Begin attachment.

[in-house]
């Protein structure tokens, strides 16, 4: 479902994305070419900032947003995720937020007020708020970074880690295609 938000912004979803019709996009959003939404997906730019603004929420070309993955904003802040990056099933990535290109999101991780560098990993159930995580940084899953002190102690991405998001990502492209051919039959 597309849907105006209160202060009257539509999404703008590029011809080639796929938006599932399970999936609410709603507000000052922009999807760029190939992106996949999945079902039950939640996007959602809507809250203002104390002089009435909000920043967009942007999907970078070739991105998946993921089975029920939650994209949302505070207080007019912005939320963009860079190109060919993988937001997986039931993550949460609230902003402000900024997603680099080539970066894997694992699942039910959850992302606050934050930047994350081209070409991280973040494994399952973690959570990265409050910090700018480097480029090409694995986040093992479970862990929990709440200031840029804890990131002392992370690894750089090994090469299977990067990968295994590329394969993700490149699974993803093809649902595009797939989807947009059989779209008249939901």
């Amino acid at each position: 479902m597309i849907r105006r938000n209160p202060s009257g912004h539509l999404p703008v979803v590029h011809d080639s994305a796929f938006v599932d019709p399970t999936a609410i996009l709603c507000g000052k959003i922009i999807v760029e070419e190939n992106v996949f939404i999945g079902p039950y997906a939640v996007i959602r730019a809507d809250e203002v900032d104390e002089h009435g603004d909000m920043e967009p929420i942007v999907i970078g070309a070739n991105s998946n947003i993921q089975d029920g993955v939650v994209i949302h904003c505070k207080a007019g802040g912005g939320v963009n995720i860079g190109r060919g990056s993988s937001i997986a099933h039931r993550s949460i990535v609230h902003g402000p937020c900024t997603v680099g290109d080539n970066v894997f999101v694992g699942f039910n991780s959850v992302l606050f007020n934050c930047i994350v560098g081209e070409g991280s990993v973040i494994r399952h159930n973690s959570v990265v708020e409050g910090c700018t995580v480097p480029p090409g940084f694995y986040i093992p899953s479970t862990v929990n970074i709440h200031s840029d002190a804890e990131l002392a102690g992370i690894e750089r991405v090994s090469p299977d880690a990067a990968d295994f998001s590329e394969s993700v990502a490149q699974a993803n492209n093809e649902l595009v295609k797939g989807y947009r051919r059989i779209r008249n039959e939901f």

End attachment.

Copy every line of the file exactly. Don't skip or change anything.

[in-house]
């Protein structure tokens, strides 16, 4: 479902994305070419900032947003995720937020007020708020970074880690295609 938000912004979803019709996009959003939404997906730019603004929420070309993955904003802040990056099933990535290109999101991780560098990993159930995580940084899953002190102690991405998001990502492209051919039959 597309849907105006209160202060009257539509999404703008590029011809080639796929938006599932399970999936609410709603507000000052922009999807760029190939992106996949999945079902039950939640996007959602809507809250203002104390002089009435909000920043967009942007999907970078070739991105998946993921089975029920939650994209949302505070207080007019912005939320963009860079190109060919993988937001997986039931993550949460609230902003402000900024997603680099080539970066894997694992699942039910959850992302606050934050930047994350081209070409991280973040494994399952973690959570990265409050910090700018480097480029090409694995986040093992479970862990929990709440200031840029804890990131002392992370690894750089090994090469299977990067990968295994590329394969993700490149699974993803093809649902595009797939989807947009059989779209008249939901």
């Amino acid at each position: 479902m597309i849907r105006r938000n209160p202060s009257g912004h539509l999404p703008v979803v590029h011809d080639s994305a796929f938006v599932d019709p399970t999936a609410i996009l709603c507000g000052k959003i922009i999807v760029e070419e190939n992106v996949f939404i999945g079902p039950y997906a939640v996007i959602r730019a809507d809250e203002v900032d104390e002089h009435g603004d909000m920043e967009p929420i942007v999907i970078g070309a070739n991105s998946n947003i993921q089975d029920g993955v939650v994209i949302h904003c505070k207080a007019g802040g912005g939320v963009n995720i860079g190109r060919g990056s993988s937001i997986a099933h039931r993550s949460i990535v609230h902003g402000p937020c900024t997603v680099g290109d080539n970066v894997f999101v694992g699942f039910n991780s959850v992302l606050f007020n934050c930047i994350v560098g081209e070409g991280s990993v973040i494994r399952h159930n973690s959570v990265v708020e409050g910090c700018t995580v480097p480029p090409g940084f694995y986040i093992p899953s479970t862990v929990n970074i709440h200031s840029d002190a804890e990131l002392a102690g992370i690894e750089r991405v090994s090469p299977d880690a990067a990968d295994f998001s590329e394969s993700v990502a490149q699974a993803n492209n093809e649902l595009v295609k797939g989807y947009r051919r059989i779209r008249n039959e939901f």